Andrea now stepped forward, holding the bouquet. “We have to leave some here,” she explained, and divided the stems. “The rest have to come back home so we have a bouquet for our party.”
I rested in this rare opportunity that afforded such freedom in carrying out our private memorial service. There were no rules, so nothing could be wrong.
I glanced longingly at Luke’s picture, wanting to scoop it up to take home and preserve, but it wasn’t mine. It was Wendy’s. The picture remained.
Next, we explored the cemetery, zig-zagging among grave stones, old and new.
As we walked, I paused now and again, pointing out various graves and telling the children some of the stories I’d noted on previous visits.
Here was a family: mother, father, and twin daughters who had died at nine years of age, all showing the same final date of life. Under the parents’ names, on their headstones that flanked the two little girls’, Luke read out loud, “We had no chance” … “to say good-bye”.
Andrea’s imagination filled in the blanks. “It must have been a car accident, Mom. Or maybe a fire. It had to be a tragedy that killed them all at once.”
In an older section near the front we found a baby’s grave marked by just the surname, “Summers”. Dates told us that Baby Summers had died after just three weeks, and was buried in 1913. An identical headstone stood beside it, attesting to another Baby Summers, born 1914, buried 1915.
We found the grave of a man who had died when he was 100 years old.
The children were fascinated.
Finally we left. The overcast sky had prevailed and it was becoming too chilly. I turned the car heater on as we made our way back.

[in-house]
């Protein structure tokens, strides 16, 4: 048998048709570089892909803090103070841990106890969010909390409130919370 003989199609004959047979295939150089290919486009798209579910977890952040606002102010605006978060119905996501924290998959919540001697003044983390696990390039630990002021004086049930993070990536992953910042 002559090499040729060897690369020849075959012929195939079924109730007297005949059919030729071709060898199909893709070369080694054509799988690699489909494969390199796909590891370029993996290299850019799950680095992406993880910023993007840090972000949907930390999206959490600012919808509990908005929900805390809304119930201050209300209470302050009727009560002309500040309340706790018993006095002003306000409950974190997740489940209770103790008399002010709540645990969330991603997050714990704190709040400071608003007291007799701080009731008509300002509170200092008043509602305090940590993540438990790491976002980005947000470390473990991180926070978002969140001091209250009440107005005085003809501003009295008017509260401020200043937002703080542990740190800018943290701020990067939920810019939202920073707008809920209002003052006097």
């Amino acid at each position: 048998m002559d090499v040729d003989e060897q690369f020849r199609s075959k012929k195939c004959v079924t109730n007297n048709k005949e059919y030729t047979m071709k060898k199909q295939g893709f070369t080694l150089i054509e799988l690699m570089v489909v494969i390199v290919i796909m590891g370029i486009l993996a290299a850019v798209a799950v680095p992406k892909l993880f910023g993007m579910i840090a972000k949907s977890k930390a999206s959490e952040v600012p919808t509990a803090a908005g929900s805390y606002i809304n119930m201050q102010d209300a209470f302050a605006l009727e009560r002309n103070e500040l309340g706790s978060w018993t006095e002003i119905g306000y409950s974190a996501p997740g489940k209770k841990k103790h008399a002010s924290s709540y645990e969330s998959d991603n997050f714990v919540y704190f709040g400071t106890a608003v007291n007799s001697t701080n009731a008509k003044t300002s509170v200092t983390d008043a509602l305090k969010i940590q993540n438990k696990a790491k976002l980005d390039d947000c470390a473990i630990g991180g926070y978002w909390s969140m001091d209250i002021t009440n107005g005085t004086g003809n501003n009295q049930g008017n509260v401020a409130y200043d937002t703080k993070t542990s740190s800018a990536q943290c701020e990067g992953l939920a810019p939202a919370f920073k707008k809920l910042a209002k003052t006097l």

At home, we first took out a gift that a family friend had given me the day before.
“This is for your party tomorrow,” Lorna had told me, presenting me with a straw bonnet adorned with a pastel ribbon, and flowers around the band. “This is to honour Wendy’s tenth birthday.”
We set out the cake, pop, Cheesies and ice-cream. The bonnet set carefully on a napkin became a table centre-piece. Rick arrived home and quickly cleaned up from work. Then we took our places around the table. It was time for Wendy’s birthday party.
Luke decided we should place our hands together in prayer as we sang “Happy Birthday” so Wendy would be sure to hear.
Andrea arranged the remaining white-and-pink flowers in a vase and set it prominently in the middle of the table, alongside the bonnet.
I noted there were buds dotting the flower stems.
“Remember what it said on Wendy’s headstone?” I asked. Rick knew.
“Budded on earth to bloom in heaven.”
Andrea pulled the vase close and counted the buds. There were ten. Next she counted the flowers on the stems. There were ten flowers as well.
“Little miracles,” we told each other. “Little miracles.”
We felt Wendy was with us, and Jesus was honouring our day
Join me next week for the final chapter in our story; Ch. 45. Wendy’s Book
Watch this site for the launch of the hard-copy of When the Bough Breaks – planned for mid-November, 2016.